There are probably a bunch of ways a former bank CEO winds up on a bank board. Two and a half ways spring to mind and this is how I feel about each of them (with the obvious caveat that ultimately it depends on who that former bank CEO is).
The first way is in reaction to some issue at the bank. A recent example of this is Opus Bank (NASDAQ—OPB). In 2017, Opus experienced some real credit issues in segments of its commercial business. As part of what I consider to be an aggressive reaction to these issues, they named a former bank CEO as lead independent director and later promoted him, I guess, to chairman of the board. As a general matter, I like when this happens for two reasons.
The first reason is because I generally assume that former bank CEOs have a very well developed understanding of the potential liability that comes from serving on a bank board as well as the ability of regulators to make life hell for bank directors if they choose. I also generally assume that former bank CEOs don’t need or want that type of aggravation, so they will not take a board seat without doing significant due diligence to understand the scope of the issue, whether it is or on its way to being under control and whether or not there are additional shoes that are going to drop. Finally, I generally assume that former bank CEOs know how to diligence a bank, its loan portfolio, liquidity, risk controls, etc. far better than I ever will. In sum, my general view is that they are a proxy for any diligence I might do (and then some) and, by accepting the board seat, are essentially signaling that the issue is under control.
The second reason has to do with why I think it is pretty rare for former bank CEOs to be appointed to bank boards, which is that the current CEO doesn’t generally want someone looking over him and second guessing what he is doing. I am pretty sympathetic to that sentiment, which is why I like seeing a former bank CEO appointed to a bank board after some issue with the bank. It suggests one (or a combination) of two things: either the rest of the board is acting pro-actively to bring in knowledgeable oversight or the existing CEO is open to having (and hopefully taking advantage of) an experienced bank executive on the board. Either or both are great by me and evidence a company that is proactively facing its issues.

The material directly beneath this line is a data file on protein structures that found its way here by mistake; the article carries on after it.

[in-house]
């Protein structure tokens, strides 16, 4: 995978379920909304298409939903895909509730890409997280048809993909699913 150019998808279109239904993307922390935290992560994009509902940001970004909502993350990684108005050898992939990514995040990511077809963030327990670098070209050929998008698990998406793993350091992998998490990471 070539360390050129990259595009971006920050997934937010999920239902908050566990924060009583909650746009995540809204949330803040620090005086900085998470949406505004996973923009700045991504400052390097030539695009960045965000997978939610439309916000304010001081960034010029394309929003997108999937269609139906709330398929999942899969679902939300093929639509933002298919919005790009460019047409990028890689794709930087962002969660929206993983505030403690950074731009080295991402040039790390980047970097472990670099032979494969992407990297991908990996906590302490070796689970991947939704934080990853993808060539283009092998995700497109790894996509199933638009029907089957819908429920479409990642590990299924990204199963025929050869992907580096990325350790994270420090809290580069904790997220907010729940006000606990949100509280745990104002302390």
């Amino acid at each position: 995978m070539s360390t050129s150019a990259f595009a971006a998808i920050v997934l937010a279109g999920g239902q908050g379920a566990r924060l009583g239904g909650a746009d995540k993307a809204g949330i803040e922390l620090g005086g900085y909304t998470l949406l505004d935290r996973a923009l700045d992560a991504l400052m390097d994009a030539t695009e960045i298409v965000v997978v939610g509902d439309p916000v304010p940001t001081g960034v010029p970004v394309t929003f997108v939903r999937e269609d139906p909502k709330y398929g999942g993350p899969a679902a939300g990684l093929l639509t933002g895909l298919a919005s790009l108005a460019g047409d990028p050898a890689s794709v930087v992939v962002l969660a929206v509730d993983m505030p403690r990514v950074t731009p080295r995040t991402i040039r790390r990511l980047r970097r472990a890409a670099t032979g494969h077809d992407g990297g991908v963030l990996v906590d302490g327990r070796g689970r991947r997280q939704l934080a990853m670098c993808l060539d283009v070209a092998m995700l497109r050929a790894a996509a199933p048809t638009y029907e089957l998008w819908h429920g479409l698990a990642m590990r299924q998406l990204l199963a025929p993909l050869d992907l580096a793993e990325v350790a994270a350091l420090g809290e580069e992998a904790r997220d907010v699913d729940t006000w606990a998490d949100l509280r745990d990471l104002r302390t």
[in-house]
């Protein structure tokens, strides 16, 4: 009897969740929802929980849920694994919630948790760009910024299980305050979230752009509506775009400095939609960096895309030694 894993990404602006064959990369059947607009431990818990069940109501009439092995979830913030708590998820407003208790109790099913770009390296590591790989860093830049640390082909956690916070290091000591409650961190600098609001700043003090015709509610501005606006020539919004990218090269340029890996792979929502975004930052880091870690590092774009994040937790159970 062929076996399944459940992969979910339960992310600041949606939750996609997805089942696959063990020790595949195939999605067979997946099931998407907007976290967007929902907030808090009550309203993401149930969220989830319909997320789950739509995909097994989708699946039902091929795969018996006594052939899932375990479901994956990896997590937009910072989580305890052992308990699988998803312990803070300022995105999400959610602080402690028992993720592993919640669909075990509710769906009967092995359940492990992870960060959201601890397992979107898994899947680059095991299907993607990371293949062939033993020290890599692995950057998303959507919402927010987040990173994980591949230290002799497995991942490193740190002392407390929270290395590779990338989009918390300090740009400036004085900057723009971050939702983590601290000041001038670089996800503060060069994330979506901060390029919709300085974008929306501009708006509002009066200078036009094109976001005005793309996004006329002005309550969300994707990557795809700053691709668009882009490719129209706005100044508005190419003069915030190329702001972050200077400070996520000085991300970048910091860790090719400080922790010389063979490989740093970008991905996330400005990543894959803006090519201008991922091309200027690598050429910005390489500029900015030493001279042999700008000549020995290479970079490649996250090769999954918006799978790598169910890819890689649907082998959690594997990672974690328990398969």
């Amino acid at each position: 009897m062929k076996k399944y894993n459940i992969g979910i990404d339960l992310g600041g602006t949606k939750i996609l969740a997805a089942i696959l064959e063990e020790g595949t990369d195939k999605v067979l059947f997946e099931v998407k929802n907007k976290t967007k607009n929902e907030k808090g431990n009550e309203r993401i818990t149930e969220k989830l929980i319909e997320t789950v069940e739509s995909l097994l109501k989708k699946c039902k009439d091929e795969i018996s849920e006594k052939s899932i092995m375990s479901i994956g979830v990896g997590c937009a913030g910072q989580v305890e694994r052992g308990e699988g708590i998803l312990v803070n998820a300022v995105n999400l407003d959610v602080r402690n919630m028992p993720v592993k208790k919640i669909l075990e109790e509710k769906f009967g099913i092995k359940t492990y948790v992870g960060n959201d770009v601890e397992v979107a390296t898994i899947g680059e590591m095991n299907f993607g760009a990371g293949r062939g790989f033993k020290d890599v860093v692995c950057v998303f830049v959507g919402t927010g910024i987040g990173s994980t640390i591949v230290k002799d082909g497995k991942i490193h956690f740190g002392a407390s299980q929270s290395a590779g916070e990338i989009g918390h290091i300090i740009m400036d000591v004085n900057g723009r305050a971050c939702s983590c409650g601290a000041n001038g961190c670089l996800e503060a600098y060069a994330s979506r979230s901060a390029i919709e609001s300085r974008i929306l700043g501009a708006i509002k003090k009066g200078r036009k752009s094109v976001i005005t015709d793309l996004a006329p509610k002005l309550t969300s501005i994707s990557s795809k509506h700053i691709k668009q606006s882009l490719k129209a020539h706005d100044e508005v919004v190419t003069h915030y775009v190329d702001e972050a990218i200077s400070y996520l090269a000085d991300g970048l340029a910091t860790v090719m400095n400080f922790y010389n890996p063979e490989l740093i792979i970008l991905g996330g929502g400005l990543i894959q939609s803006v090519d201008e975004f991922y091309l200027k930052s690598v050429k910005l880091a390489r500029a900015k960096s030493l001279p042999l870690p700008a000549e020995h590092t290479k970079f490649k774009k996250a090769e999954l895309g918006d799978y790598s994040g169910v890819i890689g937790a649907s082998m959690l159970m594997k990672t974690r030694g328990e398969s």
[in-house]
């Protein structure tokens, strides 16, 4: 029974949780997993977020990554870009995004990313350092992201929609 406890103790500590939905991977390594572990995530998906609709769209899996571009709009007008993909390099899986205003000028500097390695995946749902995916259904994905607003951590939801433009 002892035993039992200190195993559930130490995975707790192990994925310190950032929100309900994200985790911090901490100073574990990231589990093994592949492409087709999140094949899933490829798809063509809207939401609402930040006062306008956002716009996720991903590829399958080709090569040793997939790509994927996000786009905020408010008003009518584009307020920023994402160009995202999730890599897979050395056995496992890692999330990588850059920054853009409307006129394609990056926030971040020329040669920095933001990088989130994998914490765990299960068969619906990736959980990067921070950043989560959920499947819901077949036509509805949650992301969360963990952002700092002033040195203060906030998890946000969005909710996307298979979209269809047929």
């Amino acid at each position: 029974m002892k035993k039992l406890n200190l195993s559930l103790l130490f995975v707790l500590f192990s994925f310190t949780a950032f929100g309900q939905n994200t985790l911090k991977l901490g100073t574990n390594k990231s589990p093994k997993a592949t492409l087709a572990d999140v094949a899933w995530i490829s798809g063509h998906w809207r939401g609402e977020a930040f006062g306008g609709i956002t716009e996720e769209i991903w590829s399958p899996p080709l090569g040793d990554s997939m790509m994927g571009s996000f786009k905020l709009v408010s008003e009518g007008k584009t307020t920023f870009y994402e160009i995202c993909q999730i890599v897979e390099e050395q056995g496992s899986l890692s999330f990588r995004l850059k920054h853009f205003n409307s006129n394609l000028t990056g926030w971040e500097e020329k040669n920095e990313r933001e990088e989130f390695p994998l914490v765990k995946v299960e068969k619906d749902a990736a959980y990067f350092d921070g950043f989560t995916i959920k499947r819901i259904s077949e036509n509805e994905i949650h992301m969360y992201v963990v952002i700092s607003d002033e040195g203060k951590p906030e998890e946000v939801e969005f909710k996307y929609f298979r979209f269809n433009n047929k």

The second way a former bank CEO might wind up on the board of a bank is if he is a founder or part of the founding group. I don’t necessarily love this situation. Sometimes, it seems like the former bank CEO wants to act like the CEO in terms of controlling the bank and its strategic decision without actually being CEO and therefore responsible for performance, etc. In those cases, it seems to me, you wind up with a weakened management team overall, issues with accountability and a difficulty in attracting and retaining talented bankers.
In other cases, it feels like the former bank CEO is window dressing. I don’t know if that causes as much harm as the former bank CEO trying to control things, but I worry that other directors might be, consciously or not, relying on the former bank CEO to effectively take the lead in terms of supervising the business giving his experience. If the former bank CEO is really just mailing it in, problems could develop.
The second and a half way a former bank CEO might wind up on the board of a bank is if he retires and doesn’t leave the board. Again, all this is subject to the caveat that it ultimately depends on who the former bank CEO is, but I really don’t like this situation. A CEO transition is the perfect time for a bank to take a wholesale look at its business, prospects, etc and make appropriate changes. It is pretty hard to make any meaningful and/or directional changes with the former CEO on the board, particularly if any of those changes might be construed as a repudiation of actions taken (or not taken) by the former CEO. CEO turnover at banks is pretty rare as it is—when it happens, the new CEO should be free to set his own direction and not be constrained by the continued presence of the previous CEO.